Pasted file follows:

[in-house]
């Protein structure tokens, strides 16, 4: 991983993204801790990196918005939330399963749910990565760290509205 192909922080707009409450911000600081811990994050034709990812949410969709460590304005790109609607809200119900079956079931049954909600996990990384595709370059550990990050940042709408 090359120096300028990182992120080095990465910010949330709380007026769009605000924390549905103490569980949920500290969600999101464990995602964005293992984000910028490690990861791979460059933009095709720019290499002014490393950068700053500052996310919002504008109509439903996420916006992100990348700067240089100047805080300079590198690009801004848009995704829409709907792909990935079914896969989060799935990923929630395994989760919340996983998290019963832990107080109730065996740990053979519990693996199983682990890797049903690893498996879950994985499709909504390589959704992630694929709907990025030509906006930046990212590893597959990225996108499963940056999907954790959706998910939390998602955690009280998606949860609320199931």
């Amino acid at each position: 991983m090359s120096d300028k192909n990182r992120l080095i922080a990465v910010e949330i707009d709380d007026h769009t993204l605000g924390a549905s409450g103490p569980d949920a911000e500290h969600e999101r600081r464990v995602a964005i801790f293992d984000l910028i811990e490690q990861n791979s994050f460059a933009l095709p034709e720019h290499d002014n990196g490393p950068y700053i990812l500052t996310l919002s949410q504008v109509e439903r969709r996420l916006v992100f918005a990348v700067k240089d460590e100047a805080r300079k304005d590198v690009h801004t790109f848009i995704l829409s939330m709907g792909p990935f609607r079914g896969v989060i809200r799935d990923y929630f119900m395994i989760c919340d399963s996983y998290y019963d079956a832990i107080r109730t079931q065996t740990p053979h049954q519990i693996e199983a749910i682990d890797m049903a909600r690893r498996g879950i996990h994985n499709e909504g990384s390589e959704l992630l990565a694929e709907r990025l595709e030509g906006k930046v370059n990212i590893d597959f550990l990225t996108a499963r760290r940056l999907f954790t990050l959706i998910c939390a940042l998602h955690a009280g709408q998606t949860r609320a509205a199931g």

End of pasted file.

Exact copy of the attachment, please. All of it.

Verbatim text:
[in-house]
């Protein structure tokens, strides 16, 4: 991983993204801790990196918005939330399963749910990565760290509205 192909922080707009409450911000600081811990994050034709990812949410969709460590304005790109609607809200119900079956079931049954909600996990990384595709370059550990990050940042709408 090359120096300028990182992120080095990465910010949330709380007026769009605000924390549905103490569980949920500290969600999101464990995602964005293992984000910028490690990861791979460059933009095709720019290499002014490393950068700053500052996310919002504008109509439903996420916006992100990348700067240089100047805080300079590198690009801004848009995704829409709907792909990935079914896969989060799935990923929630395994989760919340996983998290019963832990107080109730065996740990053979519990693996199983682990890797049903690893498996879950994985499709909504390589959704992630694929709907990025030509906006930046990212590893597959990225996108499963940056999907954790959706998910939390998602955690009280998606949860609320199931």
């Amino acid at each position: 991983m090359s120096d300028k192909n990182r992120l080095i922080a990465v910010e949330i707009d709380d007026h769009t993204l605000g924390a549905s409450g103490p569980d949920a911000e500290h969600e999101r600081r464990v995602a964005i801790f293992d984000l910028i811990e490690q990861n791979s994050f460059a933009l095709p034709e720019h290499d002014n990196g490393p950068y700053i990812l500052t996310l919002s949410q504008v109509e439903r969709r996420l916006v992100f918005a990348v700067k240089d460590e100047a805080r300079k304005d590198v690009h801004t790109f848009i995704l829409s939330m709907g792909p990935f609607r079914g896969v989060i809200r799935d990923y929630f119900m395994i989760c919340d399963s996983y998290y019963d079956a832990i107080r109730t079931q065996t740990p053979h049954q519990i693996e199983a749910i682990d890797m049903a909600r690893r498996g879950i996990h994985n499709e909504g990384s390589e959704l992630l990565a694929e709907r990025l595709e030509g906006k930046v370059n990212i590893d597959f550990l990225t996108a499963r760290r940056l999907f954790t990050l959706i998910c939390a940042l998602h955690a009280g709408q998606t949860r609320a509205a199931g």